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Home > Clerc Center > Clerc Center Presents at Early Hearing Detection and Intervention Conference

Clerc Center Presents at Early Hearing Detection and Intervention Conference

Image: EHDI Conference

March 1-2 in Chicago, Illinois

The attendees at the ninth annual Early Hearing Detection and Intervention Conference (EHDI) came from state and local programs to the federal level and from academics to families. The Clerc Center exhibited at the conference and sent two presenters, Richard Jeffries and Debra Nussbaum, who addressed key issues related to early literacy, effective practices for young children with cochlear implants, and a collaboration with an auditory-verbal center. Here is a synopsis of their presentations:

Reading to Deaf Children: Learning from Deaf Adults

Richard Jeffries, Training Specialist, Clerc Center

The Reading to Deaf Children: Learning from Deaf Adults workshop emphasizes the importance of parents laying the foundation for future literacy development through reading with their children. Reading to children remains the single most important factor in achieving high levels of literacy.

At the EHDI workshop, Jeffries shared the research supporting the need for early literacy exposure and intervention. "The Reading to Deaf Children workshop explains 15 principles based on successful book sharings between deaf adults and deaf children," he said. "I shared tips for hands-on activities to help parents get comfortable using sign language to read books to their children. I cannot emphasize enough how important it is for parents to read to their children."

The Clerc Center offers a variety of literacy-related trainings and workshops. Click here for more information.


Effective Practices for Young Children with Cochlear Implants: What We are Learning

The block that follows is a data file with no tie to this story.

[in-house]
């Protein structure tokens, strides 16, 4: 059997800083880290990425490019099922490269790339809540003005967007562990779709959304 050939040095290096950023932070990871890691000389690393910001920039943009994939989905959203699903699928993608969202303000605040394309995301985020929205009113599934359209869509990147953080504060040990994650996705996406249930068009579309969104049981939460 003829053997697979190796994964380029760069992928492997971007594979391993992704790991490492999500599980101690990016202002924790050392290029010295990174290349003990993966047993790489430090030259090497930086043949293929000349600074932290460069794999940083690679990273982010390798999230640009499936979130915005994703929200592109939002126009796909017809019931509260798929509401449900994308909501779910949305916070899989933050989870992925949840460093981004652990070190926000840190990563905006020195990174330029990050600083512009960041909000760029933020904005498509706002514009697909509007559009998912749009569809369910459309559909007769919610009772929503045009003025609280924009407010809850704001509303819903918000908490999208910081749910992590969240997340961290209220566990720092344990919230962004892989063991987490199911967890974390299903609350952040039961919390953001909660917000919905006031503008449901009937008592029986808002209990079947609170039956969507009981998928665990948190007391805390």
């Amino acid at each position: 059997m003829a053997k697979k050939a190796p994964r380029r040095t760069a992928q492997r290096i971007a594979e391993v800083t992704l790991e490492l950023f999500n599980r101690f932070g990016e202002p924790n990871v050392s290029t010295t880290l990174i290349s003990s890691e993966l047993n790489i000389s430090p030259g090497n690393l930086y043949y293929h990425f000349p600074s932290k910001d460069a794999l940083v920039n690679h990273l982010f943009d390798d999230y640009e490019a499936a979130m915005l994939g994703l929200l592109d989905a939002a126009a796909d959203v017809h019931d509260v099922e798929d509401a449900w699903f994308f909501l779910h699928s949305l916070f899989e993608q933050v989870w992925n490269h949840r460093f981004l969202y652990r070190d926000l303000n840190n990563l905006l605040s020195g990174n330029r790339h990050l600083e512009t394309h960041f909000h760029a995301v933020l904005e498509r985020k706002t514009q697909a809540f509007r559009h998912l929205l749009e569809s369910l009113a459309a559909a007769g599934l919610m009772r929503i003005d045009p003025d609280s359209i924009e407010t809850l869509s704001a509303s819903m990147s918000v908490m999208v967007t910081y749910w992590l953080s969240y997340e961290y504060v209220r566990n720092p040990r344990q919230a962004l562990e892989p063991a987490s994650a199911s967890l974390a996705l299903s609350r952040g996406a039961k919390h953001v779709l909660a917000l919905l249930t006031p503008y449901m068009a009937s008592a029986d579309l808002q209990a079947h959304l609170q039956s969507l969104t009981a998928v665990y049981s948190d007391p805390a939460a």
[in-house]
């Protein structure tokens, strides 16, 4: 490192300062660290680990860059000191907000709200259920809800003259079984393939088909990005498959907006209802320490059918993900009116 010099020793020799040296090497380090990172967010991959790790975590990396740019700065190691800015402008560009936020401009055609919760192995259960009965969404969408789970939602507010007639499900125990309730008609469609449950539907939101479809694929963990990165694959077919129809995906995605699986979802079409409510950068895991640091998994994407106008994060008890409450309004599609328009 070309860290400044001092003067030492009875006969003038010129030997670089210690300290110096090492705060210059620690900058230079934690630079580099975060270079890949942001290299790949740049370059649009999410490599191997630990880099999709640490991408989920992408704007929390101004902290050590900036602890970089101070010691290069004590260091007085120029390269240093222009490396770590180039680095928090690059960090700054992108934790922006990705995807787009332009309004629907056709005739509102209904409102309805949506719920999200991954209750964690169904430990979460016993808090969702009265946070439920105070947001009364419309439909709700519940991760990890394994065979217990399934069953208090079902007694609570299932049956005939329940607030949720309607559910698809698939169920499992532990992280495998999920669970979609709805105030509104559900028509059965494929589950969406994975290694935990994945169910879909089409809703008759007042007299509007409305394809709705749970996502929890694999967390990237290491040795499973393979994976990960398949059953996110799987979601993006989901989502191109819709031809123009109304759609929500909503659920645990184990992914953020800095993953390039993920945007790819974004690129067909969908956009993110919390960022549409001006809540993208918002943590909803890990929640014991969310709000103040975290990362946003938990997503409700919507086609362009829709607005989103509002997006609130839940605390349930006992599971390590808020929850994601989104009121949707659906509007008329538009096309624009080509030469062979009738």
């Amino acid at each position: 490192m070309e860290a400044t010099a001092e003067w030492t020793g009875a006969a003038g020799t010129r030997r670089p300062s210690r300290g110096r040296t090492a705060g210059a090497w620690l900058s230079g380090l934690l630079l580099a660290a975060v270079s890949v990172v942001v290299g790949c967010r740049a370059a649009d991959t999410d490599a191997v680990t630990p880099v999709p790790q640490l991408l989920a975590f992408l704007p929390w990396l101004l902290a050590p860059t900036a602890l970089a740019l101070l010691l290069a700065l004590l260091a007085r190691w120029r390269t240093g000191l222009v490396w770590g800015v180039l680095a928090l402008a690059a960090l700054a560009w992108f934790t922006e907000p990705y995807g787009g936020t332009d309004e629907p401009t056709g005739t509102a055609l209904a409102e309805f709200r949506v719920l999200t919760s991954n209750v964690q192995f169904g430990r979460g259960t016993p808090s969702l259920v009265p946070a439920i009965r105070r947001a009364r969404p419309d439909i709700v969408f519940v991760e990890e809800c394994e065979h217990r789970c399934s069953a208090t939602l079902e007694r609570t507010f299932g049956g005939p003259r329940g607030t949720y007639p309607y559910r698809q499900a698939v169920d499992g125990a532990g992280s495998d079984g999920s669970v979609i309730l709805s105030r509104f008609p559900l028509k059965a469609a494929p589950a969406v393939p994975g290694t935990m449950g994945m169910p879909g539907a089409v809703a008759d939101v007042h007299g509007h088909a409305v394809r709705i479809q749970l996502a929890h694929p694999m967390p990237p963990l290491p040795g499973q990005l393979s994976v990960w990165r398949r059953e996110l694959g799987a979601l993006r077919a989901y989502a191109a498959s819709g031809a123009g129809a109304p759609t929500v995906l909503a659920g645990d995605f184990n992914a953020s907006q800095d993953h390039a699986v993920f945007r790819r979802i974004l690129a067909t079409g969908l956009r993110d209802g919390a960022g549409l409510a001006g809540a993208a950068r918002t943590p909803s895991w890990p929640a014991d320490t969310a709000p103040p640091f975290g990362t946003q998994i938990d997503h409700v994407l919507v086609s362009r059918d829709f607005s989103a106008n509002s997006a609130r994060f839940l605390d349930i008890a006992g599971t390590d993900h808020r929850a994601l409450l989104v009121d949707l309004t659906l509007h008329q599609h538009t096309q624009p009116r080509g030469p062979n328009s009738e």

Debra Nussbaum, Coordinator, Cochlear Implant Education Center

The Clerc Center's Cochlear Implant Education Center (CIEC), on the campus of Gallaudet University, established in 2000, is focusing on designing, implementing, evaluating, and sharing educational practices for children with cochlear implants that are inclusive of both sign language and spoken language and reflective of Deaf identity.

Nussbaum shared information on the national initiatives and findings of the CIEC for supporting children obtaining cochlear implants. "The diverse population of children with cochlear implants warrants a broad look at what constitutes effective practices-in language development, social-emotional growth, and learning for each child," she said. "At the conference, I shared how research and our observations of the Early Childhood Education program at Kendall Demonstration Elementary School indicate that not all children achieve similar spoken language outcomes with their cochlear implant(s), and that the path to developing spoken language will be varied."

During her presentation, Nussbaum discussed the highlights of two national conferences hosted by the CIEC-Cochlear Implants and Sign Language: Putting It All Together (April 2002) and Cochlear Implants and Sign Language: Building Foundations for Effective Educational Practices (April 2009).


Collaboration between an Auditory-Verbal Center and a School for the Deaf

Debra Nussbaum, Coordinator, Cochlear Implant Education Center, Clerc Center

Sarah Wainscott, Chattering Children

School programs inclusive of American Sign Language are often not viewed as environments that also support development and use of and auditory and speech skills and spoken language. Auditory-verbal centers that promote development and use of spoken English and philosophically do not include visual supports to learning are typically not viewed as likely partners to work with students enrolled in school programs that support the use of sign language. While this may be a common impression, increasing numbers of children who use cochlear implants and/or other listening technologies are enrolled in signing educational programs that also actively address spoken language development and use. Children enrolled in these programs may be receiving services from auditory-verbal therapists. Nussbaum told her EHDI audience, "While use of sign language and auditory-verbal training have historically been viewed as mutually exclusive, this presentation will discuss how collaboration between a school for the deaf (or other educational program for deaf children inclusive of sign language) and an auditory-verbal center can collaborate to promote the mutual goal of linguistic and communicative competence for deaf and hard of hearing children." The presentation included a discussion of how the philosophies, beliefs, and strategies of each program can work in partnership to support children and families, and how cross training can occur between centers to support a child's language and communication development.

Click here for more information about the CIEC.